First of all, regardless of my own desire to have locally produced energy and a robust economy, the banks... the banks are refusing to write mortgages against frac-drilled properties and neighboring properties within 300 feet of the boundary lines of a frac-drilled property. Even properties with no existing debt and owners with perfect credit records are being refused for credit against millions of dollars of equity.

I got this from a lawyer who specializes in this area:
"Hydrofracturing has already resulted in reduced real estate values and assessments, not only on the property being fracked, but also on the neighboring properties. In addition, the mere signing of a lease may result in reduced property values in the neighborhood. The rationale is that it may be difficult or impossible to obtain future mortgages on leased or drilled properties, and also in obtaining future property insurance, generally known as homeowners insurance. For instance, HUD, a leading federal lender has a regulation which states, "No existing dwelling may be located closer than 300 feet from an active or planned drilling site. Note that this applies to the site boundary, not the actual well site." HUD Handbook 4150.2, page 2.7. It also applies where there is only a lease, and drilling is only "planned" for the future." George A. Mathewson, Esq.

This is not a big deal unless you realize that the proposed well coverage for the area is massive and widespread. So far, Washington County has only a few hundred active well applications, but there are thousands approved for future development. That means no matter where your property is it may be negatively affected by the lack of mortgage funding available and rapidly declining property values. That decline will occur suddenly when the general public becomes aware. And it will seem to be un-expected because it will have been developing under the radar over a period of, so far 5 years.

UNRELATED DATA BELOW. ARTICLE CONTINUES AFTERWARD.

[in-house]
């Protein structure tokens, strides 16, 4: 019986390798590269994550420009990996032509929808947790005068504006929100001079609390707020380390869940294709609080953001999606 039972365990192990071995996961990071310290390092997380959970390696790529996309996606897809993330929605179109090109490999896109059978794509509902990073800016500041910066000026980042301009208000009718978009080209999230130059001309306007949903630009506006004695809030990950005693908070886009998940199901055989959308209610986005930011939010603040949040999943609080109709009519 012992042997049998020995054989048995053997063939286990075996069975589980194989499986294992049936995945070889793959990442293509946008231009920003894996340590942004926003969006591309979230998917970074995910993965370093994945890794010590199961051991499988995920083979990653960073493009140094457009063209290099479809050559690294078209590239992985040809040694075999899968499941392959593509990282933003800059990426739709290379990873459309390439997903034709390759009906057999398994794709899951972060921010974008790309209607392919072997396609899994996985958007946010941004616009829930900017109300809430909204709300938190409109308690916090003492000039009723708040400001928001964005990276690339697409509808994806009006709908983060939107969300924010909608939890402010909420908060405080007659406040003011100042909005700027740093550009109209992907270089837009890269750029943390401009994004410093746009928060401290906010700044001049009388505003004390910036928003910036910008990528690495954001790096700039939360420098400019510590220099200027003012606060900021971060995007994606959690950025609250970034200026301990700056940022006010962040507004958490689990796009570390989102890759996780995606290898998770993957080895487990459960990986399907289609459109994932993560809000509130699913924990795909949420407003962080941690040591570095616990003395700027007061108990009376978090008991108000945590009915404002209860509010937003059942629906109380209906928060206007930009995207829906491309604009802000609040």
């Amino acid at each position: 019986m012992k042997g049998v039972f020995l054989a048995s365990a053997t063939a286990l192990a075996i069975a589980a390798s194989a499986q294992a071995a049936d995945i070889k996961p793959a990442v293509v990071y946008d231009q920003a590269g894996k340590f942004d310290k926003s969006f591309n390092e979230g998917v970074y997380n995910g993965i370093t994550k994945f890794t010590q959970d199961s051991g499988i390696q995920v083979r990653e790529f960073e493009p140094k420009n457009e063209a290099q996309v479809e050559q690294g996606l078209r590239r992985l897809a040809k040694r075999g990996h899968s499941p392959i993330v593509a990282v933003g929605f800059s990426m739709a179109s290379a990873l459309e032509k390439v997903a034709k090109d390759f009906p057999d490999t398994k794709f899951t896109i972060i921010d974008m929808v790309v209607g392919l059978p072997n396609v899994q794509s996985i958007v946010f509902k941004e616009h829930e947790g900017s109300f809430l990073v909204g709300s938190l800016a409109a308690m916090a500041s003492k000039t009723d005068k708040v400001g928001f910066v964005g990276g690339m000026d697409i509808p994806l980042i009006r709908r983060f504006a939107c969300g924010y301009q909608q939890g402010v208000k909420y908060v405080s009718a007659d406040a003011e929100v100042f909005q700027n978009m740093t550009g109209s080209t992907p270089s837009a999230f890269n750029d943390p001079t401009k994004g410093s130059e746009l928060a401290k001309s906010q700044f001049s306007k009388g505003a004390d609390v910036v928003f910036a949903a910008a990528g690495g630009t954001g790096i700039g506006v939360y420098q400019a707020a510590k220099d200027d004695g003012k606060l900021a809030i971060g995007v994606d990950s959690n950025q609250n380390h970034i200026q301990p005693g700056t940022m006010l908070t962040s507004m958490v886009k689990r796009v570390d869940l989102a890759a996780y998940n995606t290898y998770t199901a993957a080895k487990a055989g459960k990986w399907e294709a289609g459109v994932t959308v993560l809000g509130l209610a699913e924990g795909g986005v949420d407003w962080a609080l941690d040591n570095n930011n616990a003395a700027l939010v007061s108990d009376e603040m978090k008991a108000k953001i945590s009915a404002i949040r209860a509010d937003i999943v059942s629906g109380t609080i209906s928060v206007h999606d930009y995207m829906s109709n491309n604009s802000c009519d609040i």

I didn't know this on April 23rd.

The WaterThe next indisputable fact is the current dumping of frac waste water into the local drinking water supply. The primary measure being taken to 'clean' the frac waste water is 'dilution'. Well, eventually dilution is going to lose ground to higher levels of saturation. Some of the chemicals and elements being dumped are not bio-degradable.

Uranium is not bio-degradable. Most of the toxins have very long life spans and build up over time. At a certain point the balance will tip, seemingly suddenly, and the entire area will have an pernicious water problem.

If you believe anything the drillers say about water re-cycling and safe frac water you are making a big mistake.

The Economic Bubble & FraudSince 2007 most of us now know what an economic bubble is and what happens when it bursts. The Marcellus Shale bubble is far more complicated than the mortgage and credit bubble that we just witnessed in 2008.

In the case of this gas bubble we have U.S. drillers selling off highly inflated drilling rights and equity in their companies to foreign corporations. In many cases the drillers pay a few hundred to a few thousand dollars per acre to lease land. They then turn around and sell-off those same lease rights for $30,000 to $55,000 per acre. In many cases they don't even care about the gas long term. There is a very fast, very big, financial windfall in just appearing to be a leading drilling company. Think ENRON.... They pump up the value of the lease rights by misrepresenting the life span of these wells. Shale gas wells are not known for long life spans but the drillers are telling the public, the politicians and the off-shore investors that the life span is 40, 50 and even 60 years. In fact the production has been dropping off by 75% on 'good' wells in the first 6 months. This is normal for shale gas wells. That is not speculation. That's what IS happening right here in Washington County.